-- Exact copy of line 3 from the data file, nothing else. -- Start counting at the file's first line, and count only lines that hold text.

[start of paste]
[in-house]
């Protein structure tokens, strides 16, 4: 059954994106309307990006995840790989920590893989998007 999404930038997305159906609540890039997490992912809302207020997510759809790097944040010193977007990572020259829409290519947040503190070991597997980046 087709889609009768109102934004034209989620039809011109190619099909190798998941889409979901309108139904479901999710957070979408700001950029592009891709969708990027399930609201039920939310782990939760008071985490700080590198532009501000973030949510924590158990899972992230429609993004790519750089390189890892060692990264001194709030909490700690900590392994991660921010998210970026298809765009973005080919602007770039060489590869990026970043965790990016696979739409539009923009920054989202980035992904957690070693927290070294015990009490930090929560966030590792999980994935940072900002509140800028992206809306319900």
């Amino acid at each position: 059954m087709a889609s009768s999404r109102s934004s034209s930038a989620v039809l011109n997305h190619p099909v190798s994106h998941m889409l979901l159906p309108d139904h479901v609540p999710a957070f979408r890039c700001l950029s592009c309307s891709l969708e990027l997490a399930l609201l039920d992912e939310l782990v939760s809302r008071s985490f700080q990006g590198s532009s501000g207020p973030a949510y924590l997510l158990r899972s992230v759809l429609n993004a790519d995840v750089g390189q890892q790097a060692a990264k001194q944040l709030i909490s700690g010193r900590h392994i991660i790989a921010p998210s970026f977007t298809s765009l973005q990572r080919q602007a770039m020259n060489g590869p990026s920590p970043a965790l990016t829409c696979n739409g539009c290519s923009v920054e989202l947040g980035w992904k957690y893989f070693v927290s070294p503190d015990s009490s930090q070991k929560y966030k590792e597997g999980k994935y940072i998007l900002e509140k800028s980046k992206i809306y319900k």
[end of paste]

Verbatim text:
């Amino acid at each position: 059954m087709a889609s009768s999404r109102s934004s034209s930038a989620v039809l011109n997305h190619p099909v190798s994106h998941m889409l979901l159906p309108d139904h479901v609540p999710a957070f979408r890039c700001l950029s592009c309307s891709l969708e990027l997490a399930l609201l039920d992912e939310l782990v939760s809302r008071s985490f700080q990006g590198s532009s501000g207020p973030a949510y924590l997510l158990r899972s992230v759809l429609n993004a790519d995840v750089g390189q890892q790097a060692a990264k001194q944040l709030i909490s700690g010193r900590h392994i991660i790989a921010p998210s970026f977007t298809s765009l973005q990572r080919q602007a770039m020259n060489g590869p990026s920590p970043a965790l990016t829409c696979n739409g539009c290519s923009v920054e989202l947040g980035w992904k957690y893989f070693v927290s070294p503190d015990s009490s930090q070991k929560y966030k590792e597997g999980k994935y940072i998007l900002e509140k800028s980046k992206i809306y319900k």